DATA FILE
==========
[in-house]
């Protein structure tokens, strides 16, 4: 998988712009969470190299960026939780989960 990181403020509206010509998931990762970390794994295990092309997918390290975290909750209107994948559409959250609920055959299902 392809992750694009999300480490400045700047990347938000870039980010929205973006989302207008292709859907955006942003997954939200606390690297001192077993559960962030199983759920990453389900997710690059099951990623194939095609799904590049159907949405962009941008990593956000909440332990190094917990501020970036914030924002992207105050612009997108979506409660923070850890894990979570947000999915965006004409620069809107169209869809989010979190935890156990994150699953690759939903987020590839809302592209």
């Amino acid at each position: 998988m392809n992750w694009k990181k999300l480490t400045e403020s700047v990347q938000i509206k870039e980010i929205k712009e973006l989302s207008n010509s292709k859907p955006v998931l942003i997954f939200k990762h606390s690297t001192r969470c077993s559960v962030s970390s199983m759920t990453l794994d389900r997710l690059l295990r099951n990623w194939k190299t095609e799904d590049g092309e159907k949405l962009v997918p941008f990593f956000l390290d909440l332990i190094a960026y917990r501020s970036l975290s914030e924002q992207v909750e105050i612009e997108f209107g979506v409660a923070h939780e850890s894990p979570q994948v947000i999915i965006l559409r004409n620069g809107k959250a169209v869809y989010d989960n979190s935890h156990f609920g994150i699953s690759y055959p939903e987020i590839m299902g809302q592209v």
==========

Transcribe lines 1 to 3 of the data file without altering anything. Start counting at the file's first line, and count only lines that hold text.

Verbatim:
[in-house]
């Protein structure tokens, strides 16, 4: 998988712009969470190299960026939780989960 990181403020509206010509998931990762970390794994295990092309997918390290975290909750209107994948559409959250609920055959299902 392809992750694009999300480490400045700047990347938000870039980010929205973006989302207008292709859907955006942003997954939200606390690297001192077993559960962030199983759920990453389900997710690059099951990623194939095609799904590049159907949405962009941008990593956000909440332990190094917990501020970036914030924002992207105050612009997108979506409660923070850890894990979570947000999915965006004409620069809107169209869809989010979190935890156990994150699953690759939903987020590839809302592209």
């Amino acid at each position: 998988m392809n992750w694009k990181k999300l480490t400045e403020s700047v990347q938000i509206k870039e980010i929205k712009e973006l989302s207008n010509s292709k859907p955006v998931l942003i997954f939200k990762h606390s690297t001192r969470c077993s559960v962030s970390s199983m759920t990453l794994d389900r997710l690059l295990r099951n990623w194939k190299t095609e799904d590049g092309e159907k949405l962009v997918p941008f990593f956000l390290d909440l332990i190094a960026y917990r501020s970036l975290s914030e924002q992207v909750e105050i612009e997108f209107g979506v409660a923070h939780e850890s894990p979570q994948v947000i999915i965006l559409r004409n620069g809107k959250a169209v869809y989010d989960n979190s935890h156990f609920g994150i699953s690759y055959p939903e987020i590839m299902g809302q592209v």